In new interviews with New York Daily News and The Wall Street Journal, Kristian Nairn (Hodor) ponders his role and explains why he was first hesitant to accept it. Later with MSN, Isaac Hempstead Wright (Bran) jokes about the Game of Thrones actor approach to dying.
Nairn on deciding to accept the role:
When I first read the part I wasn’t exactly dancing with joy. I really didn’t get it at first — I’m a 7-foot-tall gay man who’s spent my entire life fighting stereotypes. People sincerely believe that when you’re 7 feet tall and look like me, you’re stupid. And at first I felt that by playing this character I was going to be putting myself in the kind of box I had been fighting to get out of.
Instead of refusing the role, he took advice from his mother, an avid reader of George R.R. Martin’s A Song of Ice and Fire.
I went home to my mother after my audition feeling terrible and as it turned out she was a huge `Game of Thrones’ fan. She explained that Hodor is a really great character and that I would enjoy playing him. She put to rest all of my concerns. Although Hodor doesn’t say very much, he’s really an important part of this story and there’s great depth to him.
Then he grew rather affectionate toward his character:
[Hodor] is such an honorable guy, a sweetheart and I’m a very proud of the part. It kind of resonates with me that he’s an enigma — I love that about him. When the day comes that `Game of Thrones’ ends, or a piano falls on Hodor, I’m going to miss him.
By taking on the part, he also gained celebrity as Game of Thrones became the phenomenon it is today. He reflects on the Season 5 premiere and the roar he received from fans when he arrived:
I get misty-eyed in situations like that. I don’t really see myself as a celebrity. I was a very shy teenager, I spent most of my life doing things my own way and things started to change for me when I took ownership of the things about me that were different — whether it be your height, your weight, your look, your sexuality — whatever, just f—ing own it. That’s when things will happen.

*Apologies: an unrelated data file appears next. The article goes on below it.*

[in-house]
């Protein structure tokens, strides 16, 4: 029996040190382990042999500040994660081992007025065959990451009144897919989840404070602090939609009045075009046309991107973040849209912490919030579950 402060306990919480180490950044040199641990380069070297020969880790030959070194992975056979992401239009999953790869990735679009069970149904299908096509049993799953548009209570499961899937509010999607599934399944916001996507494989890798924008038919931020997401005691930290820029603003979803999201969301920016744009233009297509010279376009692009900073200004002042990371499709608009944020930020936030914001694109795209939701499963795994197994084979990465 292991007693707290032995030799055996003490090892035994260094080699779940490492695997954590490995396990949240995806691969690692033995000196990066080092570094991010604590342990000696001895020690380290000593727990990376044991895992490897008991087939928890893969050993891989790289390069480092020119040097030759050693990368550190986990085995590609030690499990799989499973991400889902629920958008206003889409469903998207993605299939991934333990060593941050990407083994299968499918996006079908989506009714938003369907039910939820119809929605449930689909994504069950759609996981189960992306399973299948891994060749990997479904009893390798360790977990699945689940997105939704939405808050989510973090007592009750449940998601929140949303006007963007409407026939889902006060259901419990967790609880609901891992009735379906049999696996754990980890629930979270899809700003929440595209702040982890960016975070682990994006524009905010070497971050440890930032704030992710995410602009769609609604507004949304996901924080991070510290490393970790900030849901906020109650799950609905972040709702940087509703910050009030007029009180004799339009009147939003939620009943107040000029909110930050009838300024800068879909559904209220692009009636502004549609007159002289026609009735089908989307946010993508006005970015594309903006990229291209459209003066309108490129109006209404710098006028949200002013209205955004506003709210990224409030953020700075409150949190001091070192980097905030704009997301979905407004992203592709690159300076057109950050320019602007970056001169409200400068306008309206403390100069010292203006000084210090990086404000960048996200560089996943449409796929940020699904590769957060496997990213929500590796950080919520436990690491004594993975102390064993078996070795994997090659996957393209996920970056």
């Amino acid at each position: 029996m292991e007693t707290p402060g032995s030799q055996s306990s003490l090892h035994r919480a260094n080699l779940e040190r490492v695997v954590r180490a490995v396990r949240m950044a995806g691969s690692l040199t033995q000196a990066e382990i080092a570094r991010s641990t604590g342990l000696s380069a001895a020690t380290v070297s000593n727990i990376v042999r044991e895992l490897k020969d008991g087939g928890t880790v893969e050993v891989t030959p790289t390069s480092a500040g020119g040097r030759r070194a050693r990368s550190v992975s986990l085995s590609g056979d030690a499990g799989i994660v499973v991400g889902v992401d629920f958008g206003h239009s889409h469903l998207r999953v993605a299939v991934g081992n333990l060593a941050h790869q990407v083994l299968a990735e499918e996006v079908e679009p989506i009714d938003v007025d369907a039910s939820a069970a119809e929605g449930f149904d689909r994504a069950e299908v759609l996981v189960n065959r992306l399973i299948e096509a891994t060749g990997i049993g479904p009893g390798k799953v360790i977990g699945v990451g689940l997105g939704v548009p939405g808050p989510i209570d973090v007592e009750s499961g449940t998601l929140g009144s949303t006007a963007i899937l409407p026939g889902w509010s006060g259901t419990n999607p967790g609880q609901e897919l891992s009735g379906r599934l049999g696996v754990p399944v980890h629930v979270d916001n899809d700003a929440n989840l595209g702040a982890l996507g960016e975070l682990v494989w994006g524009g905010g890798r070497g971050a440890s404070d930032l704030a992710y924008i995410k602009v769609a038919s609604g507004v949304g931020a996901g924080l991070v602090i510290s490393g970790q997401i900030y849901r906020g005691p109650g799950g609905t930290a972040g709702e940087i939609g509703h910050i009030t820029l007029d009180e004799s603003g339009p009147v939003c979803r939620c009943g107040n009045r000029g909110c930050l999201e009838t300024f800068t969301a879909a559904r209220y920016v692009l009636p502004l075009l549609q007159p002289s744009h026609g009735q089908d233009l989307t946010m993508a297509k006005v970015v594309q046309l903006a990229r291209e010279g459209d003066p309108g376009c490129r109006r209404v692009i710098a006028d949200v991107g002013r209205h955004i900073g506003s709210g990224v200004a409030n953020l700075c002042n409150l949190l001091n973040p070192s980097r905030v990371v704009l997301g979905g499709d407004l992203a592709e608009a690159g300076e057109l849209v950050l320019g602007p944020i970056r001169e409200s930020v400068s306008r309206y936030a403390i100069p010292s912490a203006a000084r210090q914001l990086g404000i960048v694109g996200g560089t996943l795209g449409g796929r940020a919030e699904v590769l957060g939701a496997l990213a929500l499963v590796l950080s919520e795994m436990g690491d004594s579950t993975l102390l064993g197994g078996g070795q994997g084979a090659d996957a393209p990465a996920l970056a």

For more, including his time off from Thrones, head on over to NY Daily News.
With The Wall Street Journal, Nairn teases Hodor’s role in the upcoming season.
I’m happy. Obviously, I can’t say too much. I’m very happy how season 6 has played out for us. It’s a very cool turn of events. It’s worth the wait.
On his year off:
It was weird. I missed it for a year. I missed the social aspect of it. I missed my friends. I’m a big fan of our storyline. It was strange to take a break of that. I was anxious to see where it was going to go, as well. It was difficult to wait for a year to find out what would happen to us.
He also discusses his music, what he’s a fan of, and more over at The Wall Street Journal.
At a roundtable event to promote Season 6, Isaac Hempstead Wright jokes the first thing the cast does when they receive the new batch of scripts with MSN.
It’s the first thing that everyone does. The thing is, people tend to know [when] their characters die. They get sent a bouquet of flowers and a bottle of champagne before they get the dreaded final call and then that’s it.
Gotta admire those attempts to cushion the blow. Wright goes on to say that the series’ trend for killing presumed essential characters is “a key factor in getting people immersed in it.” He also adds:
A lot of series, you can almost see where it’s going on or imagine other things that is going to happen for the rest of their run. With ‘Game of Thrones,’ you really can’t work out what’s going to happen. Nobody saw Jon Snow’s death coming, nobody saw Ned Stark’s death coming. When you watch ‘Game of Thrones,’ you become invested in the characters because you really won’t know what’s going to happen. There really is no guarantee that a character will survive so you invest in the people as though they were real people who could die any moment.
Like his co-star Nairn, Wright too underestimated the global phenomenon Game of Thrones would become. He says he had “no grasp of what an extraordinary thing and unique experience ‘Game of Thrones’ would be.” He also adds:
I was kinda in the age when I just take everything on, nothing’s a shock and it was just another thing that I was going to be doing, [although it] was a particularly exciting thing.
He goes on to tease Season 6 and Bran’s constant growing power:
Bran picks up a bit in Season 6. As the series progresses, we’ve been seeing glimpses of what his power could do. Bran is now a fully fledged superpower. He’s being able to use it to look at some important things and it’s setting the stage to use his powers for God knows what.
Wright also discusses where he’d like to see the show’s writing take Bran and talks about his year off and more over at MSN.
We can’t wait for this dynamic duo to return from their year off and resume Bran’s story in only 17 days! Let us know your thoughts below.